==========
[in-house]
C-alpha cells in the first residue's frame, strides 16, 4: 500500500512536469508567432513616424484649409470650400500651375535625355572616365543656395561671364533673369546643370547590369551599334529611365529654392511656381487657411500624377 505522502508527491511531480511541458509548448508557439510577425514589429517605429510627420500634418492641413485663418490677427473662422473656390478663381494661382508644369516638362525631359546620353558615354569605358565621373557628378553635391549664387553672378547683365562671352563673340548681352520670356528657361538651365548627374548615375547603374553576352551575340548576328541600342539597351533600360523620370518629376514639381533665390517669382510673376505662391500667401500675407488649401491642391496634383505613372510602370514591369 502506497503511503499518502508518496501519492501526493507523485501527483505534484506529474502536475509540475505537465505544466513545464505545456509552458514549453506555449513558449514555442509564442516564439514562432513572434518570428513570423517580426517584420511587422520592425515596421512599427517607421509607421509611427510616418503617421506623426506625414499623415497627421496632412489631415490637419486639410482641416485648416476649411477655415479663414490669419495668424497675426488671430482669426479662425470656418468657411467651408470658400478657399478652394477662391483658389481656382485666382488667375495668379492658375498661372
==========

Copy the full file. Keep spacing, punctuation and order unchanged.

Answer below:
[in-house]
C-alpha cells in the first residue's frame, strides 16, 4: 500500500512536469508567432513616424484649409470650400500651375535625355572616365543656395561671364533673369546643370547590369551599334529611365529654392511656381487657411500624377 505522502508527491511531480511541458509548448508557439510577425514589429517605429510627420500634418492641413485663418490677427473662422473656390478663381494661382508644369516638362525631359546620353558615354569605358565621373557628378553635391549664387553672378547683365562671352563673340548681352520670356528657361538651365548627374548615375547603374553576352551575340548576328541600342539597351533600360523620370518629376514639381533665390517669382510673376505662391500667401500675407488649401491642391496634383505613372510602370514591369 502506497503511503499518502508518496501519492501526493507523485501527483505534484506529474502536475509540475505537465505544466513545464505545456509552458514549453506555449513558449514555442509564442516564439514562432513572434518570428513570423517580426517584420511587422520592425515596421512599427517607421509607421509611427510616418503617421506623426506625414499623415497627421496632412489631415490637419486639410482641416485648416476649411477655415479663414490669419495668424497675426488671430482669426479662425470656418468657411467651408470658400478657399478652394477662391483658389481656382485666382488667375495668379492658375498661372